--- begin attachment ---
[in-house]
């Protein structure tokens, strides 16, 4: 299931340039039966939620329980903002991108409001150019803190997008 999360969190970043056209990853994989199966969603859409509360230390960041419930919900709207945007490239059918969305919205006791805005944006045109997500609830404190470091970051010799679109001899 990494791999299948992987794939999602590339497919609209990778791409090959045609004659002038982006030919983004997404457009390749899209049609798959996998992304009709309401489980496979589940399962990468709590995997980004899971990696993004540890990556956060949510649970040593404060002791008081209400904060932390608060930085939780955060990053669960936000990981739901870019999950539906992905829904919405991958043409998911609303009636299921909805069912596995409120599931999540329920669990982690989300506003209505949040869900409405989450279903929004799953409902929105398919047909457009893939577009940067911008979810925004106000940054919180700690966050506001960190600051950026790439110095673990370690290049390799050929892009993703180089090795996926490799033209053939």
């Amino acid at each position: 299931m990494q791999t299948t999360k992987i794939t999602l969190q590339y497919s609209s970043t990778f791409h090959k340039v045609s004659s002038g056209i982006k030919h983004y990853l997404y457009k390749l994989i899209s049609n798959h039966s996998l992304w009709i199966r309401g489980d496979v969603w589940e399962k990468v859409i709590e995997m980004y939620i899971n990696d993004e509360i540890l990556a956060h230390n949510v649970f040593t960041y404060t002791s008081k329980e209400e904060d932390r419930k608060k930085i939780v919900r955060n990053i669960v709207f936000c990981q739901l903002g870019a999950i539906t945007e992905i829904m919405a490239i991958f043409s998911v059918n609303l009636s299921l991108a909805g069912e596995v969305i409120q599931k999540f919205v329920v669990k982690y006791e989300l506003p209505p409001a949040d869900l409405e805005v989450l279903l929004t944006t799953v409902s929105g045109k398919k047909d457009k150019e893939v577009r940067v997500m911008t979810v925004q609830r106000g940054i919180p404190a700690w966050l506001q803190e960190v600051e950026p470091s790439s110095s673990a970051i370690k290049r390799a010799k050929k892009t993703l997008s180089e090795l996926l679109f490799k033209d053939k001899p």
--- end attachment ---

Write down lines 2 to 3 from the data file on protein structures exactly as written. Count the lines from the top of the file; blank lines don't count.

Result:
């Protein structure tokens, strides 16, 4: 299931340039039966939620329980903002991108409001150019803190997008 999360969190970043056209990853994989199966969603859409509360230390960041419930919900709207945007490239059918969305919205006791805005944006045109997500609830404190470091970051010799679109001899 990494791999299948992987794939999602590339497919609209990778791409090959045609004659002038982006030919983004997404457009390749899209049609798959996998992304009709309401489980496979589940399962990468709590995997980004899971990696993004540890990556956060949510649970040593404060002791008081209400904060932390608060930085939780955060990053669960936000990981739901870019999950539906992905829904919405991958043409998911609303009636299921909805069912596995409120599931999540329920669990982690989300506003209505949040869900409405989450279903929004799953409902929105398919047909457009893939577009940067911008979810925004106000940054919180700690966050506001960190600051950026790439110095673990370690290049390799050929892009993703180089090795996926490799033209053939």
């Amino acid at each position: 299931m990494q791999t299948t999360k992987i794939t999602l969190q590339y497919s609209s970043t990778f791409h090959k340039v045609s004659s002038g056209i982006k030919h983004y990853l997404y457009k390749l994989i899209s049609n798959h039966s996998l992304w009709i199966r309401g489980d496979v969603w589940e399962k990468v859409i709590e995997m980004y939620i899971n990696d993004e509360i540890l990556a956060h230390n949510v649970f040593t960041y404060t002791s008081k329980e209400e904060d932390r419930k608060k930085i939780v919900r955060n990053i669960v709207f936000c990981q739901l903002g870019a999950i539906t945007e992905i829904m919405a490239i991958f043409s998911v059918n609303l009636s299921l991108a909805g069912e596995v969305i409120q599931k999540f919205v329920v669990k982690y006791e989300l506003p209505p409001a949040d869900l409405e805005v989450l279903l929004t944006t799953v409902s929105g045109k398919k047909d457009k150019e893939v577009r940067v997500m911008t979810v925004q609830r106000g940054i919180p404190a700690w966050l506001q803190e960190v600051e950026p470091s790439s110095s673990a970051i370690k290049r390799a010799k050929k892009t993703l997008s180089e090795l996926l679109f490799k033209d053939k001899p």